NBA big men have recently been touted as being “injury-prone” secondary to current and past players being injured so often. From Greg Oden to Bill Walton, forwards and centers just can’t seem to catch a break. And now, the number 3 overall pick in the 2014 NBA draft, Joel Embiid is projected to miss his second straight season due to a stress fracture he suffered prior to draft day in his right foot. Embiid is scheduled to have surgery which will cause him to be sidelined for the 2015-16 season.
Usually, foot surgeries do not sideline players for an entire season. However, the Philadelphia 76’s want to make sure Embiid is 100% for the following season. Stress fractures can be caused my numerous things but most commonly they’re caused by overuse. It’s unknown what part of the foot Embiid injured, but the most common bones injured by stress fractures are the 2nd and 5th metatarsal bones. The metatarsal bones are the bones that attach to your toes and are essentially in the middle of your foot. Lots of force is transmitted through this area and that is the reason why stress fractures are commonly found here. Your local podiatrists at Affiliated Foot and Ankle Care located in Monroe and Edison, NJ see and treat many stress fractures. Depending on the severity of the fracture they can sometimes be treated conservatively with proper offloading and RICE. However, for displaced, intra-articular fractures surgery is definitely warranted and depending on the type of patient, the recovery period is at the discretion of the surgeon. In Embiid’s case it will be at the discretion of his contract AND surgeon.
Fractures of the foot are common and can be extremely difficult to heal mainly because it’s hard to keep the patient off their injured foot. Typically patients are off their foot for 6-8 weeks because that’s how long it takes bone to fully heal. Embiid is unfortunate that this is the second time he is having surgery and that he will be out for a second consecutive season. The 76’s are in dire need of Joel’s presence seeing as how he was the Pac 12 defensive player of the year.
By Varun Gujral
Tinea Pedis, more commonly known as athlete’s foot is a fairly common fungal infection that commonly affects the feet especially the skin in between the toes. Despite its name, anyone who goes barefoot in public places can get athlete’s foot. Athlete’s foot is caused by the same fungus that causes ringworm and summertime is the perfect breeding season for this fungus. People are more likely to walk around barefoot at pools and in pool locker rooms during the summer so if someone who has athlete’s foot contaminates the ground and another person walks in the same area, then they are at risk of contracting the fungus.
Athlete’s foot usually starts out as a red itchy rash between the toes that can easily spread to other areas of the body. If you pick or scratch at the infected area it could spread to your hands and if you touch other areas of your body it could spread there too. Summertime activities can really exacerbate the problem of athlete’s foot. People are more likely to walk around barefoot which increases their chances of picking up the fungus and also with the warmer whether people sweat more which creates a nice damp breeding ground for the fungus. If caught early enough, you may be able to treat athlete’s foot with over the counter antifungal ointments but if the problem still persists after a week or two of treatment, you may need to seek medical treatment.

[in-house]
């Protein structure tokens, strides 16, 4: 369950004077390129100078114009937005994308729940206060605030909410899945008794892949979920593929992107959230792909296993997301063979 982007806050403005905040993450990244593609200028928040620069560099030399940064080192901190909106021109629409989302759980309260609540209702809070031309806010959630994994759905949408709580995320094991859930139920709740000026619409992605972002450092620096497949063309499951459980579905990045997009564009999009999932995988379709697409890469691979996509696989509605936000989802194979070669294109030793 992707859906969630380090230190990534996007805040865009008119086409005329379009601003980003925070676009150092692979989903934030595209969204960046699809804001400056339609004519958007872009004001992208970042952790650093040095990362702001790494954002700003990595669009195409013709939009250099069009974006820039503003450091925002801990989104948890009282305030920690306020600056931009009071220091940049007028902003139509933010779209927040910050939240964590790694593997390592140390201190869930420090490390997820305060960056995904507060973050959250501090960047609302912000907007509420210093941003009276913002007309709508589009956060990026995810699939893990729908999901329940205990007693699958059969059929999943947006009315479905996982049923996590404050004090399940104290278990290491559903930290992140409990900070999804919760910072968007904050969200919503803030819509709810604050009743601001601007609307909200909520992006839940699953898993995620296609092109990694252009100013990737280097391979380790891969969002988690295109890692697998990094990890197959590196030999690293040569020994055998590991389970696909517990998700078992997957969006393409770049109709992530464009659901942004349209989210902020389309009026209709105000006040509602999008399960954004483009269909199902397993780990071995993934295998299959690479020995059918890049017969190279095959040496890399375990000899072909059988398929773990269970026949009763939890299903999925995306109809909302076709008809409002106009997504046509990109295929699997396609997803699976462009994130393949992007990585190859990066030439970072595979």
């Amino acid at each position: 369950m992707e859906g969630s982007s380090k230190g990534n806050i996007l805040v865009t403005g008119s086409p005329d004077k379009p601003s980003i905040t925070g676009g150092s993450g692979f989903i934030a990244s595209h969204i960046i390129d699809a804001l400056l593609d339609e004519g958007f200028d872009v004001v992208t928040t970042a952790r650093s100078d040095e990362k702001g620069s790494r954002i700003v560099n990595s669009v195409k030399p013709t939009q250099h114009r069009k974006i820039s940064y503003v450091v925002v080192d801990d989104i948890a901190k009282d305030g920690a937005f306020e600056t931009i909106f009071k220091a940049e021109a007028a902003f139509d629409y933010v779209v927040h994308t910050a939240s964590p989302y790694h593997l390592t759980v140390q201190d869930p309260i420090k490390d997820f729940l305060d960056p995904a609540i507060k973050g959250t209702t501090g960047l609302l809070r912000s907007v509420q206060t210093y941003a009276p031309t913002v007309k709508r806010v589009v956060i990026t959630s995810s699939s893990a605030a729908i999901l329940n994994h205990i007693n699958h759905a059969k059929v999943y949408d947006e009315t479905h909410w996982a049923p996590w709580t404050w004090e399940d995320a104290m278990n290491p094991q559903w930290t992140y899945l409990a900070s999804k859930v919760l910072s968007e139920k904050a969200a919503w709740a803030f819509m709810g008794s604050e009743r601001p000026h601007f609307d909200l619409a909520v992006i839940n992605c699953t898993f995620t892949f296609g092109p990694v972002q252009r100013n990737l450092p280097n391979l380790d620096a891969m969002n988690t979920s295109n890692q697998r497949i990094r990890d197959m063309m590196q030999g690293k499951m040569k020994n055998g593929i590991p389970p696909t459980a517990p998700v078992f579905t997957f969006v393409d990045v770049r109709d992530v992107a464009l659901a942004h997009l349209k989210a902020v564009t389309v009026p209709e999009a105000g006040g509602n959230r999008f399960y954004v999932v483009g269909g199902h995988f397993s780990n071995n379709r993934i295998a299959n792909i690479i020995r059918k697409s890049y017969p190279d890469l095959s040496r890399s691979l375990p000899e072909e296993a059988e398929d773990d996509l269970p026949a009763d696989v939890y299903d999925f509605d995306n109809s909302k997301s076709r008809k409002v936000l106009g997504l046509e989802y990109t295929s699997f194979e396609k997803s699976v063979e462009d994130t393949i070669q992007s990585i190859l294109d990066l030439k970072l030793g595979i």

If you think you have contracted athlete’s foot and have been treating it with antifungal ointments but the problem still persists and seems to even be getting worse then it may an entirely different entity all together like dermatitis which will require a completely different course of treatment. With proper precautions one can avoid picking up athlete’s foot during the summer or any other time of the year for that matter. The simplest way to avoid getting athletes foot is to never ever walk around barefoot in public places. When around pools or in the locker rooms always wear beach sandals or aquatic shoes to prevent potential contact with contaminated surfaces. Try to keep your feet dry by wearing well ventilated shoes. When at home, be sure to dry your feet with a towel especially the spaces between your toes and sit barefoot for a while to allow them to air out. If you sweat a lot be sure to change your socks regularly and alternate between different pairs of shoes each day.
If you suspect you may picked up athlete’s foot and over the counter treatments aren’t working, seek medical treatment right away because getting the right treatment early can prevent an infection from spreading to other areas of your body or to other people. If you think you are suffering from athlete’s foot or would like more information on this subject and the management of it, please make an appointment with one of our podiatrists at Affiliated Foot and Ankle Care located in Edison and Monroe, NJ.
By Nrupa Shah
Skinny jeans are definitely becoming a fashion statement in today’s generation. They can be worn with virtually anything and from what I hear they are extremely comfortable. But, based on a story out of Australia, I would recommend wearing them while you’re doing any kind of strenuous activity—stick with some sort of lose clothing for that. A 35-year old woman was helping her friend move and she was doing a lot of bending and squatting throughout the day. Your legs and feet naturally get more swollen than any other part of your body because of gravity and they are part of the body that’s furthest from the heart. With that said, the woman started getting more uncomfortable as the day progressed when she eventually had to go to the emergency room and have her pants cut off from her. The doctors said she developed a mild case of compartment syndrome by compressing her peroneal and tibial nerves.